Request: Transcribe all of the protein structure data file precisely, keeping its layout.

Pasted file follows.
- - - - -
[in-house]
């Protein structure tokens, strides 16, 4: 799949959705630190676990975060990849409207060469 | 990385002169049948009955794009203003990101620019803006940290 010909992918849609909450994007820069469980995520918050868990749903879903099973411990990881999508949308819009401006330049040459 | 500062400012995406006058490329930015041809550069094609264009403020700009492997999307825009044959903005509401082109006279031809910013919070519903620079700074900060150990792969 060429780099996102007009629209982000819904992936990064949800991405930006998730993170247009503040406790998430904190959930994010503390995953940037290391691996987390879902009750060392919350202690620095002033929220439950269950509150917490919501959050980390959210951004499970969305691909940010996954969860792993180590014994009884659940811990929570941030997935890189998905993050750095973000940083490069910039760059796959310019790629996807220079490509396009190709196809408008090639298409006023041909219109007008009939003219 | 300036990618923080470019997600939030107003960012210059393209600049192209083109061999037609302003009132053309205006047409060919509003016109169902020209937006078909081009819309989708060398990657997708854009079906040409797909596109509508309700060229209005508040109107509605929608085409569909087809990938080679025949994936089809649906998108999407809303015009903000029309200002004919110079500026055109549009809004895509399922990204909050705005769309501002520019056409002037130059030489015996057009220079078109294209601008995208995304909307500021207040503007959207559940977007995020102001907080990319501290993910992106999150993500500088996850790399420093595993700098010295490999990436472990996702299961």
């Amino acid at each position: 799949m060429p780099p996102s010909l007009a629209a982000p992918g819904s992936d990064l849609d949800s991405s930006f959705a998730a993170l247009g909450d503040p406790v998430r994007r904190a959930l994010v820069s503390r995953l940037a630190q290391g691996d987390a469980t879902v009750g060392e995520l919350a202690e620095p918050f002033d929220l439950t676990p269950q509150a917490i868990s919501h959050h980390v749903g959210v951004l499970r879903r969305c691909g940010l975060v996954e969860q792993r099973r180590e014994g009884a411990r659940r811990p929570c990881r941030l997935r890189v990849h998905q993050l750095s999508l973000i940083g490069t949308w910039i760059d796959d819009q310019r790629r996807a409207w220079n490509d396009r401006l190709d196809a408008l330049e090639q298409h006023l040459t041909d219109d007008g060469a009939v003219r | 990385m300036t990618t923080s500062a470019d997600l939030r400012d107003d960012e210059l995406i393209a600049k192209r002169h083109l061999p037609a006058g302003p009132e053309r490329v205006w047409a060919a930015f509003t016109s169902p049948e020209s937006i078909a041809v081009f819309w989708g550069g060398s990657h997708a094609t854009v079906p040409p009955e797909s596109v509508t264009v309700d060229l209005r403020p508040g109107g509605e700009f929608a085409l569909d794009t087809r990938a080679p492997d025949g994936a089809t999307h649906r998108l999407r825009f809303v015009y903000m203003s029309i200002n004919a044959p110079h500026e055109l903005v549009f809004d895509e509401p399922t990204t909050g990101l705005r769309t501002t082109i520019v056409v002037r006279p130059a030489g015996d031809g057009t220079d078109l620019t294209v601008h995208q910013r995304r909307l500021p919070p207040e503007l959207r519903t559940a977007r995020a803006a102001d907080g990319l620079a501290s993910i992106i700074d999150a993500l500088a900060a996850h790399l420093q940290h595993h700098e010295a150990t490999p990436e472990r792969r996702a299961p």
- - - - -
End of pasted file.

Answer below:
[in-house]
């Protein structure tokens, strides 16, 4: 799949959705630190676990975060990849409207060469 | 990385002169049948009955794009203003990101620019803006940290 010909992918849609909450994007820069469980995520918050868990749903879903099973411990990881999508949308819009401006330049040459 | 500062400012995406006058490329930015041809550069094609264009403020700009492997999307825009044959903005509401082109006279031809910013919070519903620079700074900060150990792969 060429780099996102007009629209982000819904992936990064949800991405930006998730993170247009503040406790998430904190959930994010503390995953940037290391691996987390879902009750060392919350202690620095002033929220439950269950509150917490919501959050980390959210951004499970969305691909940010996954969860792993180590014994009884659940811990929570941030997935890189998905993050750095973000940083490069910039760059796959310019790629996807220079490509396009190709196809408008090639298409006023041909219109007008009939003219 | 300036990618923080470019997600939030107003960012210059393209600049192209083109061999037609302003009132053309205006047409060919509003016109169902020209937006078909081009819309989708060398990657997708854009079906040409797909596109509508309700060229209005508040109107509605929608085409569909087809990938080679025949994936089809649906998108999407809303015009903000029309200002004919110079500026055109549009809004895509399922990204909050705005769309501002520019056409002037130059030489015996057009220079078109294209601008995208995304909307500021207040503007959207559940977007995020102001907080990319501290993910992106999150993500500088996850790399420093595993700098010295490999990436472990996702299961």
């Amino acid at each position: 799949m060429p780099p996102s010909l007009a629209a982000p992918g819904s992936d990064l849609d949800s991405s930006f959705a998730a993170l247009g909450d503040p406790v998430r994007r904190a959930l994010v820069s503390r995953l940037a630190q290391g691996d987390a469980t879902v009750g060392e995520l919350a202690e620095p918050f002033d929220l439950t676990p269950q509150a917490i868990s919501h959050h980390v749903g959210v951004l499970r879903r969305c691909g940010l975060v996954e969860q792993r099973r180590e014994g009884a411990r659940r811990p929570c990881r941030l997935r890189v990849h998905q993050l750095s999508l973000i940083g490069t949308w910039i760059d796959d819009q310019r790629r996807a409207w220079n490509d396009r401006l190709d196809a408008l330049e090639q298409h006023l040459t041909d219109d007008g060469a009939v003219r | 990385m300036t990618t923080s500062a470019d997600l939030r400012d107003d960012e210059l995406i393209a600049k192209r002169h083109l061999p037609a006058g302003p009132e053309r490329v205006w047409a060919a930015f509003t016109s169902p049948e020209s937006i078909a041809v081009f819309w989708g550069g060398s990657h997708a094609t854009v079906p040409p009955e797909s596109v509508t264009v309700d060229l209005r403020p508040g109107g509605e700009f929608a085409l569909d794009t087809r990938a080679p492997d025949g994936a089809t999307h649906r998108l999407r825009f809303v015009y903000m203003s029309i200002n004919a044959p110079h500026e055109l903005v549009f809004d895509e509401p399922t990204t909050g990101l705005r769309t501002t082109i520019v056409v002037r006279p130059a030489g015996d031809g057009t220079d078109l620019t294209v601008h995208q910013r995304r909307l500021p919070p207040e503007l959207r519903t559940a977007r995020a803006a102001d907080g990319l620079a501290s993910i992106i700074d999150a993500l500088a900060a996850h790399l420093q940290h595993h700098e010295a150990t490999p990436e472990r792969r996702a299961p």